When young people date, many have the goal of eventually getting married and beginning a family. That's different as a senior, Suis says. "It is important for each person to know exactly what their expectations are. There really aren't any wrong answers — just honest ones. And once someone knows what they want, they should be upfront and clear about it with anyone they meet," she says.
For someone who had a lifelong love ended abruptly through death, it can be hard to start over. "Even when they feel ready [to date again], it's very common to want to try and recreate that beautiful dynamic — which is completely understandable, but highly unrealistic," Suis says. You will never have the exact same type of romance, but that isn't necessarily a bad thing. Everyone is different in the way they express emotion and look at love; starting a new relationship will look and feel differently, but that can also be wonderful.
Not letting go of past hurts, maybe from a loveless or even abusive relationship, can affect dating success. "The issue here is finding the strength to let the past stay in the past," Suis says. "It is never okay to let someone who is currently in your life pay for the sins of another." Each relationship must start at square one with hope, trust, and good faith.
Older daters who haven't gotten out there in many years can get overwhelmed with anxiety about everything from the idea of meeting a stranger to figuring out what to wear on a first meet, says blogger and novelist Shirley Goldberg, who created the MidAge Dating site. "Look at this as a chance to make a new friend," advises Goldberg, who specializes in writing about relationships among the over-50 crowd. "At the very least, keep a positive outlook and approach the experience with the idea that everyone has something to say. Get him to tell you about his grandkids. Have her tell you the story about getting the boat turned around in Greece. You'll forget your nervousness."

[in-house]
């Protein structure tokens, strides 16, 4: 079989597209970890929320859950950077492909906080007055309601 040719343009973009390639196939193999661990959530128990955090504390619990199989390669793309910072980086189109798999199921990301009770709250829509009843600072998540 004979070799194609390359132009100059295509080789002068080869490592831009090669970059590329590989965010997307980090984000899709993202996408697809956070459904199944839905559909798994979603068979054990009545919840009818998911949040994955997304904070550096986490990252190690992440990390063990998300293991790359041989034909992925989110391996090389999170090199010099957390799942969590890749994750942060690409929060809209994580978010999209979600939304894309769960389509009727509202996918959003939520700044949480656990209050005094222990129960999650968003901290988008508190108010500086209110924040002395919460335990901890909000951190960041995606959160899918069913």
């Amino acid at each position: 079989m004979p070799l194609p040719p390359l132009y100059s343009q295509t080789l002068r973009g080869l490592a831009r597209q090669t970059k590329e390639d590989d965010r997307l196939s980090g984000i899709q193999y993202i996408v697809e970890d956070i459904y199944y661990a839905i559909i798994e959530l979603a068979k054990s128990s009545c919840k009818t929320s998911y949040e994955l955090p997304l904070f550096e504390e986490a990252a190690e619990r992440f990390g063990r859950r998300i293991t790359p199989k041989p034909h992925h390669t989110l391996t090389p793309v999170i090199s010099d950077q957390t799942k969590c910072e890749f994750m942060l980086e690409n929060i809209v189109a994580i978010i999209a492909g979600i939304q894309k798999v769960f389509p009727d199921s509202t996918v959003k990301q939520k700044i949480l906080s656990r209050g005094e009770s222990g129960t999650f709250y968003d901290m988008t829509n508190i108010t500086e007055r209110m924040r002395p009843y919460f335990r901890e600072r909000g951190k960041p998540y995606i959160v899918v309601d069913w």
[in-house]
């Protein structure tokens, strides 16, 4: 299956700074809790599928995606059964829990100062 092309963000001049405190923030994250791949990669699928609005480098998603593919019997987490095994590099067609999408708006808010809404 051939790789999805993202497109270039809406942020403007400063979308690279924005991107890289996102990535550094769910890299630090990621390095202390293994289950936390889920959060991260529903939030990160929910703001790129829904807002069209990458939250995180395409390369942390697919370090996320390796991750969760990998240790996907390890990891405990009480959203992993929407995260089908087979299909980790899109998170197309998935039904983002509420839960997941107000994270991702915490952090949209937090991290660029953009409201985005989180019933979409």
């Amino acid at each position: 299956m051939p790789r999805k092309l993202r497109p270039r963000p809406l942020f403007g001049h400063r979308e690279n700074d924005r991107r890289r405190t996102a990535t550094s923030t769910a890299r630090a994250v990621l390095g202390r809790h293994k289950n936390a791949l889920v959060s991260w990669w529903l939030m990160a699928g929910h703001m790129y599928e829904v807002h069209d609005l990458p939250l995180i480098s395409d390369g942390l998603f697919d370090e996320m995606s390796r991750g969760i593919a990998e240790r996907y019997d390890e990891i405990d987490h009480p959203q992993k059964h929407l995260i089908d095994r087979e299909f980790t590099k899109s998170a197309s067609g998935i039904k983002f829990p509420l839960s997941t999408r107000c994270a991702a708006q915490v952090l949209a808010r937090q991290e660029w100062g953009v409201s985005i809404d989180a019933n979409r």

Younger daters are used to online dating and know the drill. Older daters — not so much. "Rejection is a normal part of dating in real life, yes, but especially online. The person rejecting you doesn't know you. Don't take it personally," Goldberg says.
Older daters can correspond via email far too long without actually meeting in person. "Don't get stuck in 'email land.' Ask to meet sooner. Nothing counts until you meet," Goldberg says. "Emailing is not dating."
Senior daters might also try to move the process along a bit too quickly. "Don't try to rush the process, because that's what it is: a process. Rushing the process might mean taking your online profile down a week after you've met someone. Or dating seven nights in a row," Goldberg says.
Seniors aren't patient, Goldberg says. "Perhaps because meeting new people is a chore, and they tend to hang around with their good friends, those they're familiar with," she explains. "Online dating is not like trying on a new dress, or buying a car … Let's face it, finding someone you're compatible with is not easy. It takes time."
It's okay to ask someone new a variety of questions about themselves, but not too many all at once. "Seniors who are starting to date again sometimes want to skip ahead and immediately get all of the answers regarding who the person is," Zink says. "This mistake can cause a date to freak out and feel put off a bit."
Some seniors may have grown up in cultures where affection was not shown openly. "Holding hands all the time like a young couple would might not be part of what this senior finds normal," says Katie Ziskind, a licensed marriage and family therapist and owner of Wisdom Within Counseling. But there are plenty of senior daters who do want to hold hands and be openly affectionate. Bridging this challenge may simply require talking through cultural differences, Ziskind says.
The brevity of life is felt even more keenly as we get older. Losing your partner, or going through a divorce can put one in a funk, Suis says. But don't allow yourself to stay there. "Even if you have no desire to date, find out what you do desire," Suis says. "Maybe it is travel. Maybe it is a new goal. Whatever it is, go for it."